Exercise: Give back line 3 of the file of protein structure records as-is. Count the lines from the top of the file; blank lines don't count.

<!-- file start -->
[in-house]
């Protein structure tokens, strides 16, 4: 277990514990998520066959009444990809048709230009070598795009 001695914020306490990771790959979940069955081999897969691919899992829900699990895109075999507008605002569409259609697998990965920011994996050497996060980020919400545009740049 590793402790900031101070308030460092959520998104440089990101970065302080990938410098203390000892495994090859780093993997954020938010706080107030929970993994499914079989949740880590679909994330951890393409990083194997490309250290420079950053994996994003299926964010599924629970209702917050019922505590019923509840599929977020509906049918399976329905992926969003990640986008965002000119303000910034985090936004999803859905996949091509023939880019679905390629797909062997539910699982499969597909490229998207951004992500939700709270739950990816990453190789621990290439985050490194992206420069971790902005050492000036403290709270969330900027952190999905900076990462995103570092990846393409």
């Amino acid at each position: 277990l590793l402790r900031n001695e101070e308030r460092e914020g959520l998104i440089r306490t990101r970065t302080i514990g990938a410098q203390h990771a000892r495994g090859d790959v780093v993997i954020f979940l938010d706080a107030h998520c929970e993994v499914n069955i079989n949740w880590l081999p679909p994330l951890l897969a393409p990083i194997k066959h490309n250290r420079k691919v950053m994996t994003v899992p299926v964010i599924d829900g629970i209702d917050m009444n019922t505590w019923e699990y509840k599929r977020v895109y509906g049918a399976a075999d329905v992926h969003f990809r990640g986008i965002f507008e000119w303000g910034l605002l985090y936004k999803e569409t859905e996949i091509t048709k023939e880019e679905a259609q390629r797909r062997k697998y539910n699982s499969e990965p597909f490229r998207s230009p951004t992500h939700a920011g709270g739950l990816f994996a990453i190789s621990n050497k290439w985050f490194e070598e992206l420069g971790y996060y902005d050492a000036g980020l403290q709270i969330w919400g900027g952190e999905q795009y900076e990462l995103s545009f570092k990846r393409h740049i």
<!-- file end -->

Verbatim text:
């Amino acid at each position: 277990l590793l402790r900031n001695e101070e308030r460092e914020g959520l998104i440089r306490t990101r970065t302080i514990g990938a410098q203390h990771a000892r495994g090859d790959v780093v993997i954020f979940l938010d706080a107030h998520c929970e993994v499914n069955i079989n949740w880590l081999p679909p994330l951890l897969a393409p990083i194997k066959h490309n250290r420079k691919v950053m994996t994003v899992p299926v964010i599924d829900g629970i209702d917050m009444n019922t505590w019923e699990y509840k599929r977020v895109y509906g049918a399976a075999d329905v992926h969003f990809r990640g986008i965002f507008e000119w303000g910034l605002l985090y936004k999803e569409t859905e996949i091509t048709k023939e880019e679905a259609q390629r797909r062997k697998y539910n699982s499969e990965p597909f490229r998207s230009p951004t992500h939700a920011g709270g739950l990816f994996a990453i190789s621990n050497k290439w985050f490194e070598e992206l420069g971790y996060y902005d050492a000036g980020l403290q709270i969330w919400g900027g952190e999905q795009y900076e990462l995103s545009f570092k990846r393409h740049i």